Mumbai: Prominent Muslim community leaders on Monday expressed dismay over the Election Commission of India's announcement to hold the Lok Sabha polls in seven phases, with the three final phases falling in the holy Ramadan month of fasting.
The Ramadan month starts on May 5 and will continue till June 4, and the last three phases of polling are scheduled on May 6, May 12 and May 19.
The polling in these three phases shall be conducted for 51, 59 and 59 constituencies, respectively, as per the EC schedule unveiled on Sunday.
Maharashtra Congress Rajya Sabha MP Hussain Dalwai said that it is surprising how the EC failed to consider this aspect and urged it to examine if suitable modifications in the dates can be made.
"Muslims usually go out and vote in large numbers, but this time given the constraints of fasting plus the severe heat in May they may be reluctant to step out and exercise their franchise. If someone faints or collapses in the long queues, who will be responsible," Dalwai told IANS.
Echoing similar sentiments, Nationalist Congress Party Rajya Sabha MP Majeed Memon said: "It was desirable that such a clash could have been avoided by the EC,", elaborating that the Ramadan month schedules are known in advance.
"Although it may not be feasible to change the poll schedules at this stage, we request the EC to issue directions to all polling chiefs and at least permit separate queues for all fasting Muslims at polling stations so that they can cast their votes quickly and return," Memon told IANS.
All India Ulema Council general secretary Maulana Mehmood Daryabadi said many Muslims have expressed concern over the poll schedules in Ramadan and said they would be grateful if the EC could grant some minor concessions, including shades outside the polling stations, to enable maximum number of Muslim participate in the election process.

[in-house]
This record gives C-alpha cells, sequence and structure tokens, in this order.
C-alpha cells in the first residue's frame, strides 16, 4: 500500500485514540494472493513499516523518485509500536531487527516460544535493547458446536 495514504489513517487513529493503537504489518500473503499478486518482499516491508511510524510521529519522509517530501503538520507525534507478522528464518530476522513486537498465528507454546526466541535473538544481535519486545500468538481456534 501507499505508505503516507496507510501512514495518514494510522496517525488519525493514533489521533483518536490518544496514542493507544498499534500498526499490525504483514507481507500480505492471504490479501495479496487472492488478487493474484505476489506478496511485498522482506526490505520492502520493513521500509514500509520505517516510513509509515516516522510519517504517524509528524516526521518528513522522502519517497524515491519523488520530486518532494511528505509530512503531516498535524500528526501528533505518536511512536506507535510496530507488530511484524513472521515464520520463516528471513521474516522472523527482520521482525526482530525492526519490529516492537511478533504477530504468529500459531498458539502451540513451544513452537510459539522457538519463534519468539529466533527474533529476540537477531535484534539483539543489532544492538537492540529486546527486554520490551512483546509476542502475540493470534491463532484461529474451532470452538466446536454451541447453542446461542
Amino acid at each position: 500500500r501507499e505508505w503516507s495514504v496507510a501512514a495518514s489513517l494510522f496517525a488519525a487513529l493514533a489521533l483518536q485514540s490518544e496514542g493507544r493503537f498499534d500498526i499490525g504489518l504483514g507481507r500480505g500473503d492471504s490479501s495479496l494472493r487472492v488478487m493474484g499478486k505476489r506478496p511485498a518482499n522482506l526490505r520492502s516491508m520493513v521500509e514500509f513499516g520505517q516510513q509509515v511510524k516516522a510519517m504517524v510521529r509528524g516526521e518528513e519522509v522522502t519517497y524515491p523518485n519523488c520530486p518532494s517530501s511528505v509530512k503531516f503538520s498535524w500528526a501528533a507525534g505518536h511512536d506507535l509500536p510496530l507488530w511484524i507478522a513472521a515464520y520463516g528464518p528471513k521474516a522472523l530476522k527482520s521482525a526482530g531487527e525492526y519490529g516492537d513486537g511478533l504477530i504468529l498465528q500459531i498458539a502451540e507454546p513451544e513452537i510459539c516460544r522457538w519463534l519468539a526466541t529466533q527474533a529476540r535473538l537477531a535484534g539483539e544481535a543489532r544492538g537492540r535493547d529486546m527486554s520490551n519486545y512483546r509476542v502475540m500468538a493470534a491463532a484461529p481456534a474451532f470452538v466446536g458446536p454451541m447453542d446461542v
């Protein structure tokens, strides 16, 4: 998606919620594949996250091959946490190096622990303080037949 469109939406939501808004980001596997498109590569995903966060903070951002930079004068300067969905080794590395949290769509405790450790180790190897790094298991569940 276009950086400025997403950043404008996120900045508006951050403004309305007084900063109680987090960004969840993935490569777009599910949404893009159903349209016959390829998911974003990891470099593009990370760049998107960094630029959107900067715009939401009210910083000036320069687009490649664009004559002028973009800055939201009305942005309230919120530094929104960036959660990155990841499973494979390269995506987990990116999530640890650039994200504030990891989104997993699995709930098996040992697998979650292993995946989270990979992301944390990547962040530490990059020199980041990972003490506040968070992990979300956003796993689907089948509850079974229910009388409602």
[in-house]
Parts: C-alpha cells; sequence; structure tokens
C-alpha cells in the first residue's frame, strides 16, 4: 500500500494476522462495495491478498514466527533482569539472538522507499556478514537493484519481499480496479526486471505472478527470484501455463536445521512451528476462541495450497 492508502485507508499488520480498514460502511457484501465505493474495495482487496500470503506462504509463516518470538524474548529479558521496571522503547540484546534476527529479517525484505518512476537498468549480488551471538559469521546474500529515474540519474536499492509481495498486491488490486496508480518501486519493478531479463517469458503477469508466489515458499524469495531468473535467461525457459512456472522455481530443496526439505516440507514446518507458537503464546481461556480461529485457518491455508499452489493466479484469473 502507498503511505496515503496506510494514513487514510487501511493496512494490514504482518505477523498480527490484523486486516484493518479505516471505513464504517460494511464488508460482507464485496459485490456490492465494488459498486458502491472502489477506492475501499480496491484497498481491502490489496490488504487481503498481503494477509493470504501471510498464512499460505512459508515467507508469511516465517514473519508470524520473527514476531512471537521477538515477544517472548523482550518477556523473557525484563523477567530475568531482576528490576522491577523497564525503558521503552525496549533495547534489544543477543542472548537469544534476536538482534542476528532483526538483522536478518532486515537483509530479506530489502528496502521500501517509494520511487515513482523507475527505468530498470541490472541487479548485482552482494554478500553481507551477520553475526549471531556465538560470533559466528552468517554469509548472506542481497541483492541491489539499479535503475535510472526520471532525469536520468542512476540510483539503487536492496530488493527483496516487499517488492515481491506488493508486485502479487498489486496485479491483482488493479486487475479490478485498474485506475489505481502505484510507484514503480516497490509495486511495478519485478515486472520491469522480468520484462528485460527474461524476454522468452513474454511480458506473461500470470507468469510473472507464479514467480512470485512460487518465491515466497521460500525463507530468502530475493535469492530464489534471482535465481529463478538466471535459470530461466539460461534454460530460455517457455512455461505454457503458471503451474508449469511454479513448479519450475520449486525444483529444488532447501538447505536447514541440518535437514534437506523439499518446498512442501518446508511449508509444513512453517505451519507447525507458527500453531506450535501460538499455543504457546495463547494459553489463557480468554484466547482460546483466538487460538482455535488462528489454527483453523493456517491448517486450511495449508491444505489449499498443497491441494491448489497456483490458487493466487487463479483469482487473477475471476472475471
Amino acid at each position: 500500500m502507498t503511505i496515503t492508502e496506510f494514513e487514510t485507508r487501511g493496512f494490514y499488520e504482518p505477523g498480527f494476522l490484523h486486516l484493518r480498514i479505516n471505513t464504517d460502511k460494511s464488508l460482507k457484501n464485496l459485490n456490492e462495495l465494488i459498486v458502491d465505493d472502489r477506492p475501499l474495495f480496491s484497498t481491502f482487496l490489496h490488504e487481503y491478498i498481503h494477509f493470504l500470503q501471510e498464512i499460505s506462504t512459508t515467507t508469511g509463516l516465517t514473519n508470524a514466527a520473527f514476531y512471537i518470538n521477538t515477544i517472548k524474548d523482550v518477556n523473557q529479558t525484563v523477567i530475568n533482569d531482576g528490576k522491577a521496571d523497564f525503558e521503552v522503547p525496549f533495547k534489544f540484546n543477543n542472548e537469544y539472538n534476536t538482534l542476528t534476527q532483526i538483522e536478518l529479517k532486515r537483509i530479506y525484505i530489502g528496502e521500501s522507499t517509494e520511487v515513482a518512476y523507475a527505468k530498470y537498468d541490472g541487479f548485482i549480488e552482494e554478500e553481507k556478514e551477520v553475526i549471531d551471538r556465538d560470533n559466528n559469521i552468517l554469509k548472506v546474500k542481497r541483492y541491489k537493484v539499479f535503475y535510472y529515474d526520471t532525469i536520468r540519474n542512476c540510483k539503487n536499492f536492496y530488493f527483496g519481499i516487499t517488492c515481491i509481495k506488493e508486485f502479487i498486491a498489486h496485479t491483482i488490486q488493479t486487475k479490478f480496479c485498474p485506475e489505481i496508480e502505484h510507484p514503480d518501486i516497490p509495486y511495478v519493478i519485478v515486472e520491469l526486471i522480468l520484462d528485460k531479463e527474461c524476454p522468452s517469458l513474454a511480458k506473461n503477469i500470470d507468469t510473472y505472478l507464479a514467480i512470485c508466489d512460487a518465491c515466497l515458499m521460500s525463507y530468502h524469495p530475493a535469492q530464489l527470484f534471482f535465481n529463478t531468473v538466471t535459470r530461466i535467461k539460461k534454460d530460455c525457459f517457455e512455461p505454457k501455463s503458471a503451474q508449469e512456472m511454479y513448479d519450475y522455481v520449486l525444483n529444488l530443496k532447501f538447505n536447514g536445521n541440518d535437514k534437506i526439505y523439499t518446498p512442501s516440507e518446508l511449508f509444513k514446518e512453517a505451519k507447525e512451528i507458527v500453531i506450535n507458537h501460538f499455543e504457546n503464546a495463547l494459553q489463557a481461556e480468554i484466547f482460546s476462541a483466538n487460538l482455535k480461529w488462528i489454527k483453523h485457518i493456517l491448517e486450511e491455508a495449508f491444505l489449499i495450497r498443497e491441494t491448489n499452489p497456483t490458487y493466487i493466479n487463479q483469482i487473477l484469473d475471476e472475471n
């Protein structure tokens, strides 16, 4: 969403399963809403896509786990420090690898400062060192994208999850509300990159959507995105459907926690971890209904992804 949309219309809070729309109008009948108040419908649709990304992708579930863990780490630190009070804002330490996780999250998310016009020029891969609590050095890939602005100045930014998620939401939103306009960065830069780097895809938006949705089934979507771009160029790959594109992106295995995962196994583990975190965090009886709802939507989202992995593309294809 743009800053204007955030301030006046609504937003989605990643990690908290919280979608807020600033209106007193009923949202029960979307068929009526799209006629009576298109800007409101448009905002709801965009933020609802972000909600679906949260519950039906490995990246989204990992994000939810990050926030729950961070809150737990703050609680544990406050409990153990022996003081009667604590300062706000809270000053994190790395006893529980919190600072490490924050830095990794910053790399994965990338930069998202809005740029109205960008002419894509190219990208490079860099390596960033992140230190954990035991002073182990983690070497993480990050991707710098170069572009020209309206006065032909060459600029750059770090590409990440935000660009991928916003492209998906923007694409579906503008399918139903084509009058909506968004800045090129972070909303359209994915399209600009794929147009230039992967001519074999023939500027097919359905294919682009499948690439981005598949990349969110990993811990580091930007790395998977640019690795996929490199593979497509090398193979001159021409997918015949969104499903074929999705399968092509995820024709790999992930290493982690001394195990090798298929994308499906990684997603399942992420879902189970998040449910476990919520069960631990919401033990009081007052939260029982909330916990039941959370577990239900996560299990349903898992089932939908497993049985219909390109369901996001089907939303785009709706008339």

Samajwadi Party state President Abu Asim Azmi said while the voters would be hit badly, even the political parties shall be affected as their entire chunk of Muslim cadre will withdraw from the rigorous campaign work during the holy fasting month.
"The final three phases shall be held for constituencies in Jammu & Kashmir, Uttar Pradesh, Bihar, Jharkhand, Madhya Pradesh, West Bengal, Rajasthan, Delhi, Haryana, Punjab, Chandigarh and Himachal Pradesh. Obviously, our Muslim cadres will not come out for party work as they fast during the day and pray almost the entire night," Azmi pointed out.
Markazul Ma'arif Education Research Society Director Maulana Burhanuddin Qasmi apprehends it may not be feasible to change the dates or even have separate queues during elections, now.
"Judging from the community's initial reactions from different states, it seems likely that the turnout of Muslim voters may be drastically hit. Especially since women and senior citizens will not be able to stand for hours in the blistering heat," Qasmi lamented.
Though Maharashtra Muslims will vote in the month of April, concerns have come from the the minority population in the 169 constituencies across the country which will vote in the final three phases.
Other Muslim activists feel it is strange how the EC - which has considered all aspects like examinations or local festivals - did not take into account the Ramadan month which could keep the minority voters away from polling booths and probably give an edge to certain parties, especially in constituencies where the Muslim votes are crucial.